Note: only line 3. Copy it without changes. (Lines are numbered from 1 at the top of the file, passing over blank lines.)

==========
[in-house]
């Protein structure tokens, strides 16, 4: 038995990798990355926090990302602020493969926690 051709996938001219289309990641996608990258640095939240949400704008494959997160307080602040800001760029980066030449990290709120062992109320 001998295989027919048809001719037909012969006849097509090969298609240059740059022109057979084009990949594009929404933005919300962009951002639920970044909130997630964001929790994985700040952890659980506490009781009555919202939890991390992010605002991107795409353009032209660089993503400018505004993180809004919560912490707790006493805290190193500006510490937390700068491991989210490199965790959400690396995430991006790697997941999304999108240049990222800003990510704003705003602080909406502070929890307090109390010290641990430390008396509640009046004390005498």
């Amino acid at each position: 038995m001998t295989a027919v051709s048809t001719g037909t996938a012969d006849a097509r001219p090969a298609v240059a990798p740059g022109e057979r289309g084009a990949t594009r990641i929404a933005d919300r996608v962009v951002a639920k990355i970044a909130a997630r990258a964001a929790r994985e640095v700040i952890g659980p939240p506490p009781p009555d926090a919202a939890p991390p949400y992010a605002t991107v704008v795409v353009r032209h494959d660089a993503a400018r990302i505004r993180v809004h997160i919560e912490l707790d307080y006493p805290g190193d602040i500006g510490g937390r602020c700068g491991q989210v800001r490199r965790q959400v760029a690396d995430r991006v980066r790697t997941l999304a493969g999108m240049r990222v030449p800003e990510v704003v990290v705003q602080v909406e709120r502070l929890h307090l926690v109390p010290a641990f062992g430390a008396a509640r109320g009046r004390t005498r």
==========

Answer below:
């Amino acid at each position: 038995m001998t295989a027919v051709s048809t001719g037909t996938a012969d006849a097509r001219p090969a298609v240059a990798p740059g022109e057979r289309g084009a990949t594009r990641i929404a933005d919300r996608v962009v951002a639920k990355i970044a909130a997630r990258a964001a929790r994985e640095v700040i952890g659980p939240p506490p009781p009555d926090a919202a939890p991390p949400y992010a605002t991107v704008v795409v353009r032209h494959d660089a993503a400018r990302i505004r993180v809004h997160i919560e912490l707790d307080y006493p805290g190193d602040i500006g510490g937390r602020c700068g491991q989210v800001r490199r965790q959400v760029a690396d995430r991006v980066r790697t997941l999304a493969g999108m240049r990222v030449p800003e990510v704003v990290v705003q602080v909406e709120r502070l929890h307090l926690v109390p010290a641990f062992g430390a008396a509640r109320g009046r004390t005498r």